Another stretch you’ll want to do is for your quads. Bring one leg up behind you to touch your glutes, and hold for several seconds. Repeat for your other side. Again, you can do this walking—slowly stepping forward each time—or while standing.

Calf Opener

You cannot complete this stretch while walking, so find a wall or something else that you can put your hands against. Next, step forward with one leg and push against the wall to stretch the back of the calf on your other leg and repeat on the other side.

Leg Swings

Find a sign, a mailbox, or the side of a building and swing your legs back and forth. You can do it front and back and then switch to side to side. I always find leg swings super relaxing because there isn’t much thought you have to put into them.

Glute Stretch

This stretch might be challenging if you struggle with balance, so don’t be afraid to find a friend or family member to hold onto. Cross one ankle just above the knee on the other leg. Make sure your hips are back. Then repeat on the other side.

What are Some Cool Down Routines After Hard Runs?

After a hard or long run, you’ll still want to incorporate some jogging or walking like we mentioned for the easy runs, but you’ll want to change up the stretches some. Remember that you’ll want to spend about 5% of your run time walking/jogging at the end.

Wait to Stretch After Long Runs

If you’ve run for a really long time—90 minutes or more—you don’t want to go straight into stretching after you’ve finished with a cool down jog or walk. Instead, wait a couple hours to stretch, massage, or foam roll.

Because you’ve used up a lot of energy and fluids, refuel and replenish those before trying to loosen up tight muscles by you’re stretching. You do, however, want to sit down and put your legs against the wall to help improve blood flow.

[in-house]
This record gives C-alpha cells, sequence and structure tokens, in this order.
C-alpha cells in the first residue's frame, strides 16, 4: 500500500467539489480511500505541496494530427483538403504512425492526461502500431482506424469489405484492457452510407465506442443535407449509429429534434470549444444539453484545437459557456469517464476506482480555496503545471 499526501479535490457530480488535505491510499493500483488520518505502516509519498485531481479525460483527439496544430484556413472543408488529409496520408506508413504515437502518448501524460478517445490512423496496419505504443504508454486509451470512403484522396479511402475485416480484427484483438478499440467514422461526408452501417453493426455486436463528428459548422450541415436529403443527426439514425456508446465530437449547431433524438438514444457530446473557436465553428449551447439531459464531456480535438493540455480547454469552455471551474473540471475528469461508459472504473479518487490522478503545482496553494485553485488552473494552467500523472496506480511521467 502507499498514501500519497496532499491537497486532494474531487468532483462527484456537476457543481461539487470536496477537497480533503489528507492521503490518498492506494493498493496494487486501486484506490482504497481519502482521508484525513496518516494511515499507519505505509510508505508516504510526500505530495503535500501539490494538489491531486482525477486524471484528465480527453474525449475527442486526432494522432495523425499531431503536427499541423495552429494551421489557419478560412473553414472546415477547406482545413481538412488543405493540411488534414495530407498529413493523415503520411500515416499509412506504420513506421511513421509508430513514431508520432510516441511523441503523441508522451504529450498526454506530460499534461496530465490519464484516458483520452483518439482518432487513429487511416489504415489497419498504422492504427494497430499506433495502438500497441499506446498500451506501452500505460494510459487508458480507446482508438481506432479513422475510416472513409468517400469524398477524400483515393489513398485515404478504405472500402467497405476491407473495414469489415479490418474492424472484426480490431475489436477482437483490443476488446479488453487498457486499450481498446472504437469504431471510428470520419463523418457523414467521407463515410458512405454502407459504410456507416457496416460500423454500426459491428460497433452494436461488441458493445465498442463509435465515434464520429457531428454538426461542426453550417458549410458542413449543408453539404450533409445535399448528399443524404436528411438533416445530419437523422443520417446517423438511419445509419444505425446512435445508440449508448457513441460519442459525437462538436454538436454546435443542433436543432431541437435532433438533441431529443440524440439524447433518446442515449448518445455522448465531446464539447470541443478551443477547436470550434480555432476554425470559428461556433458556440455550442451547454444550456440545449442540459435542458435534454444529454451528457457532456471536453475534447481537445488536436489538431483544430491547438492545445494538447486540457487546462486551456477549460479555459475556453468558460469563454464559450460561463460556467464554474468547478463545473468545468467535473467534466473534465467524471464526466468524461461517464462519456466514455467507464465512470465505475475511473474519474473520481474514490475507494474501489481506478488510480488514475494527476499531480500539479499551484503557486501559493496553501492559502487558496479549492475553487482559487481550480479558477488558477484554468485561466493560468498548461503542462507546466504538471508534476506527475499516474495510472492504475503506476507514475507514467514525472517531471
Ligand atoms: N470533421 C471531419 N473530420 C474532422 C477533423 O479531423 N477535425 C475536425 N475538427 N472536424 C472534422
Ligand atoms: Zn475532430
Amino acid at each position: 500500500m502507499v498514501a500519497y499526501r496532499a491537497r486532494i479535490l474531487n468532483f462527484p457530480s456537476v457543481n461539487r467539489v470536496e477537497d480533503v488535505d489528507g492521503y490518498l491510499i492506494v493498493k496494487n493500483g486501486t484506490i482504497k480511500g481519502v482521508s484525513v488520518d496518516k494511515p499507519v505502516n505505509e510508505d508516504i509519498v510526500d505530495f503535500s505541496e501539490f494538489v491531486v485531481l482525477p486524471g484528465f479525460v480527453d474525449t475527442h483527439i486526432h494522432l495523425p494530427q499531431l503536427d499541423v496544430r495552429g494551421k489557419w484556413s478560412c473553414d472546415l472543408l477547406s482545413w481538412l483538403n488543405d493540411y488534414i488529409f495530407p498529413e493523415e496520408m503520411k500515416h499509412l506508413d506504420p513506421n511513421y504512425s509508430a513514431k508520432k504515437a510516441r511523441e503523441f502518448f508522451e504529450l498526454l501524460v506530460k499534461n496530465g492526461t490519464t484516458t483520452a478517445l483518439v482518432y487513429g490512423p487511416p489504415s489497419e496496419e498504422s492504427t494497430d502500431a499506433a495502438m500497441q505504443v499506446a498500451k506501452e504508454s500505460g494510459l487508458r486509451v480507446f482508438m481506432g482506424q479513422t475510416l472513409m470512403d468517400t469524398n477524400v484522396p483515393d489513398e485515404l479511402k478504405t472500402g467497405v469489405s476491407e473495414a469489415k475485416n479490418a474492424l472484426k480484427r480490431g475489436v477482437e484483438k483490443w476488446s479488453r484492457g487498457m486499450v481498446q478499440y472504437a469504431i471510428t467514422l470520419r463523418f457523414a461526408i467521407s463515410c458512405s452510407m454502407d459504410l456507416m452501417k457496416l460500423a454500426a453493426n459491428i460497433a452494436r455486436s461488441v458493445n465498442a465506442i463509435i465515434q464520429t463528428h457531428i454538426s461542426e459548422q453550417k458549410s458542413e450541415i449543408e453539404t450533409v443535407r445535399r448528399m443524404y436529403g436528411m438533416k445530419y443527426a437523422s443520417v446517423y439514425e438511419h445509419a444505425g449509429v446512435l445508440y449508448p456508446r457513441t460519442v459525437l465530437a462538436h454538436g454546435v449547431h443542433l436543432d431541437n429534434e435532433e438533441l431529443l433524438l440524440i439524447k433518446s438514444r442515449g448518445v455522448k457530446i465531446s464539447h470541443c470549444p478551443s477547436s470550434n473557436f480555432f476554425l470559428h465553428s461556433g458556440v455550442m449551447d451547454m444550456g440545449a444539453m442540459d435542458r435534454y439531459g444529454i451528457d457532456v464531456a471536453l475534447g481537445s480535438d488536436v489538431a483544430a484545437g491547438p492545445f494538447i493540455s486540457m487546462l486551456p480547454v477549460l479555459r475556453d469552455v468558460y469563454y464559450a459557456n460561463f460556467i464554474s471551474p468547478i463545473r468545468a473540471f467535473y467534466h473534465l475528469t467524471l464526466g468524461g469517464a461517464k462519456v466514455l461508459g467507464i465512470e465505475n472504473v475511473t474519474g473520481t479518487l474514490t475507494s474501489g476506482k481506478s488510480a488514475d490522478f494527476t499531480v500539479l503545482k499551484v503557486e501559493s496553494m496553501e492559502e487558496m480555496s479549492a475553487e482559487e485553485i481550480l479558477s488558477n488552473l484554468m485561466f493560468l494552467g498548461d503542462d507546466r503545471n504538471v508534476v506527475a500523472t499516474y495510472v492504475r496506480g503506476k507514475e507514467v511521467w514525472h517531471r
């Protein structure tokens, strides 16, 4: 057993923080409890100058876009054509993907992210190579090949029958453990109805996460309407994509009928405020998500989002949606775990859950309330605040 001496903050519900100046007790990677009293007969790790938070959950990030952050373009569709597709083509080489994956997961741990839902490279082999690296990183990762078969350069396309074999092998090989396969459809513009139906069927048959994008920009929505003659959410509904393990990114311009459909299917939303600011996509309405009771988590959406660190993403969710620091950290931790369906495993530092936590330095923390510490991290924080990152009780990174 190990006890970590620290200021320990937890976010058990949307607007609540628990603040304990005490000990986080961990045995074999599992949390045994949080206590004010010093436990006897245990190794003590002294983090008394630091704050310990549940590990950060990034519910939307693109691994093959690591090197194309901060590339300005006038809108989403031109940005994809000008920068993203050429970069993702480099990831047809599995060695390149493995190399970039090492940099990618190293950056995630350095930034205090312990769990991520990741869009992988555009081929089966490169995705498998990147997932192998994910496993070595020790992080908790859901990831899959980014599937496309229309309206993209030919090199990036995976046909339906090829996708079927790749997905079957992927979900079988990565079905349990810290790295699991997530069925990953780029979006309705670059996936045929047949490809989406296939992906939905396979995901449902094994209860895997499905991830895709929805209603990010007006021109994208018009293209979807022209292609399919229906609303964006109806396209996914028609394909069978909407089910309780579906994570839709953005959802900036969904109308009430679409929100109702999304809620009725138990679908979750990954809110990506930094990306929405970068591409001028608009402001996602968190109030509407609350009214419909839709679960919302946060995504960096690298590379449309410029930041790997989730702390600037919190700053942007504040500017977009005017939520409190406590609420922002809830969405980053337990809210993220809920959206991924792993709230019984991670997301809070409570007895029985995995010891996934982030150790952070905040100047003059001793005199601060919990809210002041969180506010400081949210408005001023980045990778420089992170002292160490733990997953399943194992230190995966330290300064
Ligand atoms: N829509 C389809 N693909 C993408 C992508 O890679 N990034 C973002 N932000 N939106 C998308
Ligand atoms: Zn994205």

Hip Circles with Lunge

Get into a lunge position where one leg is at a 90-degree angle in front of you, making sure that both feet are planted. Then start circling your hips, switching between clockwise for 30-60 seconds and then counterclockwise for 30-60 seconds.

Lunge and Twists

Again, get into a lunge position. Once you are there, rotate your torso to one side, hold briefly, and then switch to the other side. Repeat several times. You can also do this with a weighted ball in your hand if desired.

Pigeon Pose

This one is a little hard to explain if you haven’t seen it before, so be sure to watch this YouTube video. Start by bending your knee and letting it drop to underneath your torso. Make sure your other leg is straight behind you.

Gently lean your body over the bent leg. Rest your forearms on the ground if possible. Make sure that your hips stay square, and hold for 30-60 seconds. Then switch to the other side.

Downward-Facing Dog with Calf Marches

Start from a straight-armed plank position, and then lift your hips and glutes into the air as you straighten your arms and legs. You should make sure that you’re looking back toward your feet so that you don’t put too much strain on your neck.

Add in some calf marches by bending the knee of one leg and holding for 30-60 seconds before rotating to the other side. Make sure you get a nice, deep stretch in your calves and hamstrings as you do this.

Lower Back Stretch

Do this stretch gently and it will really help you feel better. Sit back on your heels and then slowly move your torso toward the floor, stretching your arms in front of you. Hold for 30-60 seconds or whatever is comfortable for you.

Final Thoughts

While it will take a little bit more time to complete a cool-down routine, your body will thank you! If you’ve been dealing with a lot of injuries or are just always super lightheaded after a run, it might be because you’re not taking the proper amount of time to cool down.

By adding less than 10 minutes of walking or jogging and some quick stretches, you’ll feel a lot better after your runs, and you’ll be taking better care of your body. That’s what I call a win-win.

Photo of author


Ben is an avid road and trail runner, and has completed multiple marathons and ultras. A former running store owner, he now shares his knowledge and experience writing these articles.